African Women’s Decade 2010-2020
One of the most wonderful things about the Internet is its portal to the entire universe. This gateway is available for us to discover brand new information that can inspire and cause us to become motivated to think in new directions and ultimately take action on our thoughts and ideas.
While doing some social networking on Twitter, I discovered a magnificent site by Minna Salami. Minna was born in Finland, grew up in Nigeria and studied in Sweden. She has also lived and worked in Spain and New York and currently resides in London. Ms. Salami loves learning new languages and speaks five (if you count, in shy German).
She has a BA in Political Science from the University of Lund in Sweden and is currently completing an MA in Gender Studies at SOAS (School of Oriental and African Studies) in London.
Her blog, MsAfropolitan (miss Afropolitan) is a culture-analytical lifestyle blog containing observations from a cosmopolitan African woman’s perspective.
This particular post caught my eye. It was posted on October 14, 2010.
It’s the launch of the African Women’s Decade 2010-2020 today.
Yes, a whole decade dedicated to us, recognized by the UN (United Nations) and AU (African Union) and supported by a manifesto called the Maputo protocol. Did you know about it? No? Shame on you.
OK, it’s not actually your fault, after all we have become reliant on the CNN or the BBC or their likes informing us about what we need to know and they surely haven’t been talking about this remarkable event.
The short of it all is that the African Women’s Decade (AWD) 2010-2020 is about empowering a group, which has been marginalized by global and regional socio-politics.
I am writing this post to raise three important points.
Firstly, the people responsible for making this decade a success is us, me and you. It is in our interest to raise awareness of this campaign, so that in ten years time, the hard work of those who made this happen won’t be in vain.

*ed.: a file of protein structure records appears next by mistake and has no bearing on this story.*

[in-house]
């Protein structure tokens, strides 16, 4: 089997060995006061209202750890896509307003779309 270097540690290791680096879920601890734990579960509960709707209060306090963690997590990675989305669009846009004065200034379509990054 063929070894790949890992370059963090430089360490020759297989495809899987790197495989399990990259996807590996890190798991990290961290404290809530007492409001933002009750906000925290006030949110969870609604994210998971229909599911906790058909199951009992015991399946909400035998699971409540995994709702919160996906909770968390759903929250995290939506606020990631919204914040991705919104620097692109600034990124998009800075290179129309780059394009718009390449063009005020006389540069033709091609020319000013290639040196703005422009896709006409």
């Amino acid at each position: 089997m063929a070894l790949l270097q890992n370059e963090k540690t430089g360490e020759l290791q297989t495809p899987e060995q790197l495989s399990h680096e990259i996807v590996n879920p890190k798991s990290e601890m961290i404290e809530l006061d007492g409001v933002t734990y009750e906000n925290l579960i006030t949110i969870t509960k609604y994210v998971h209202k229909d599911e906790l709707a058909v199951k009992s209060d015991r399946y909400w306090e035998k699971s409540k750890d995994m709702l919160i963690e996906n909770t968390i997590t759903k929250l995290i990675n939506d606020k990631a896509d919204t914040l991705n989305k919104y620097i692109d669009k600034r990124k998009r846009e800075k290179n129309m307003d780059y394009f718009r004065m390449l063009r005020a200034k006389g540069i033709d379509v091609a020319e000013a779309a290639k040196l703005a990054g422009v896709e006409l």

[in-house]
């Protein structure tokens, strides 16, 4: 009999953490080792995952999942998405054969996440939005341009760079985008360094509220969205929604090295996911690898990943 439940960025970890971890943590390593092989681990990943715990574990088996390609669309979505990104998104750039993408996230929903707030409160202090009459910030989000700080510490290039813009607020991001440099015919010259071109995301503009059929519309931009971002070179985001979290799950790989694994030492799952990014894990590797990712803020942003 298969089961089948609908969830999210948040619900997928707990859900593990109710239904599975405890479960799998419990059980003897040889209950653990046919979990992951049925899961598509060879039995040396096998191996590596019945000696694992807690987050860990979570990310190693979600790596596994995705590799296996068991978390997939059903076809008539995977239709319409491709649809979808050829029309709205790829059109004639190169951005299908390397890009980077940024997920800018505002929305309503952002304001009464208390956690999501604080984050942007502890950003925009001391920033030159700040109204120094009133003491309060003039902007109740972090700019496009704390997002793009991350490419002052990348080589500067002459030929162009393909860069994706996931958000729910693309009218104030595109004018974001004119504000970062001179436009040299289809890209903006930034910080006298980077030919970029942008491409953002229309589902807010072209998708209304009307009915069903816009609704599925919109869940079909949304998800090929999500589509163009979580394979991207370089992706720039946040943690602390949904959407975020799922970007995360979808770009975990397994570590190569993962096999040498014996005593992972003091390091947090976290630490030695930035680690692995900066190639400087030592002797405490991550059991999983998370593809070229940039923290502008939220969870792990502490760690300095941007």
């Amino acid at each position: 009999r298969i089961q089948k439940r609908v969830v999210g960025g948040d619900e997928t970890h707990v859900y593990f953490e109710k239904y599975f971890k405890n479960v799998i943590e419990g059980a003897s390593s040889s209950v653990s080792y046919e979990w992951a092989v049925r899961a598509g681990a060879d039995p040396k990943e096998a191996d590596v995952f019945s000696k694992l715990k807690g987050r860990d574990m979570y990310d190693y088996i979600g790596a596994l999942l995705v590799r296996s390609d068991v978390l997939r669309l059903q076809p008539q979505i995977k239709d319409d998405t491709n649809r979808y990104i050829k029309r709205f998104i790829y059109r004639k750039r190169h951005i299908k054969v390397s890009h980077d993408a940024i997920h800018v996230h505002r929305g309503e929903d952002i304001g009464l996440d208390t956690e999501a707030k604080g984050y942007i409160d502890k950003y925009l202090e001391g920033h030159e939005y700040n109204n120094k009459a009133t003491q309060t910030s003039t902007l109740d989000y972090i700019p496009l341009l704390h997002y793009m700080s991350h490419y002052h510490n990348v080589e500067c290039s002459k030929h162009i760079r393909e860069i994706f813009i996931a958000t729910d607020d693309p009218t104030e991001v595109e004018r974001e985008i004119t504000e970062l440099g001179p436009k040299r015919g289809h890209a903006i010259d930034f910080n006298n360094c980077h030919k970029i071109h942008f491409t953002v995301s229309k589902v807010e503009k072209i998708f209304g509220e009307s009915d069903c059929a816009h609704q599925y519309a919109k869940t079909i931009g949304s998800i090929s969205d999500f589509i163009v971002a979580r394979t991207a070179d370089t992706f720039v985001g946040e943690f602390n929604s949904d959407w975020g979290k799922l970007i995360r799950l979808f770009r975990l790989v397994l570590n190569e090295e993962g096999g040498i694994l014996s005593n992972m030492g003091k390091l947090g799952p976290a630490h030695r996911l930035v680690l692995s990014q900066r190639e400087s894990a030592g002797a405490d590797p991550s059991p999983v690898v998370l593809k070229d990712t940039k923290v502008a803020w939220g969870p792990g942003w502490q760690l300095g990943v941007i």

Secondly, I am writing this to raise a common concern amongst diasporans, namely that we feel like unless we move back home, our capability to assist in development issues is limited. As a result, we postpone working on development projects, which in return makes us feel guilty.
My aim is not to discourage anyone from returning to Africa, because the brain drain from the continent is a concern. However, controversial a thought as this may be, the fact is that some of us, depending on what work we do, are better equipped to succeed in the diaspora. Successful people (financially and mentally) are ultimately better suited to help others.
Last but most importantly, I am writing this post to raise awareness and hopefully start a discussion about ways to contribute to the AWD, because that is what this needs to be, a discussion. There is no authoritative group of people dictating the methodology. Rather, anyone, male or female, black or white, who is interested in contributing can do so.
How can we contribute? Well, that’s the question for discussion. Some suggestions would be to donate and/or volunteer for organisations that campaign against issues like FGM (female genital mutilation), child marriage, rape as a war tool, hiv spreading to name only some. There are thousands of organisations campaigning such matters. We could donate old clothes, books, laptops etc. to women’s centres when we travel back home. We can hold fundraising events. We can link our entrepreneurial goals to the AWD. I launched the MsAfropolitan Boutique in tribute of the AWD, for example.
Whatever we do is great; no matter how small or big, the most important thing is that we are aware of this notable landmark in the development of African women’s progress because it is from awareness that ideas are born.
Right, I never said this blog wasn’t going to be heavy occasionally.
But remember, ultimately the AWD is something to celebrate so have a great weekend folks, make a toast to the launch.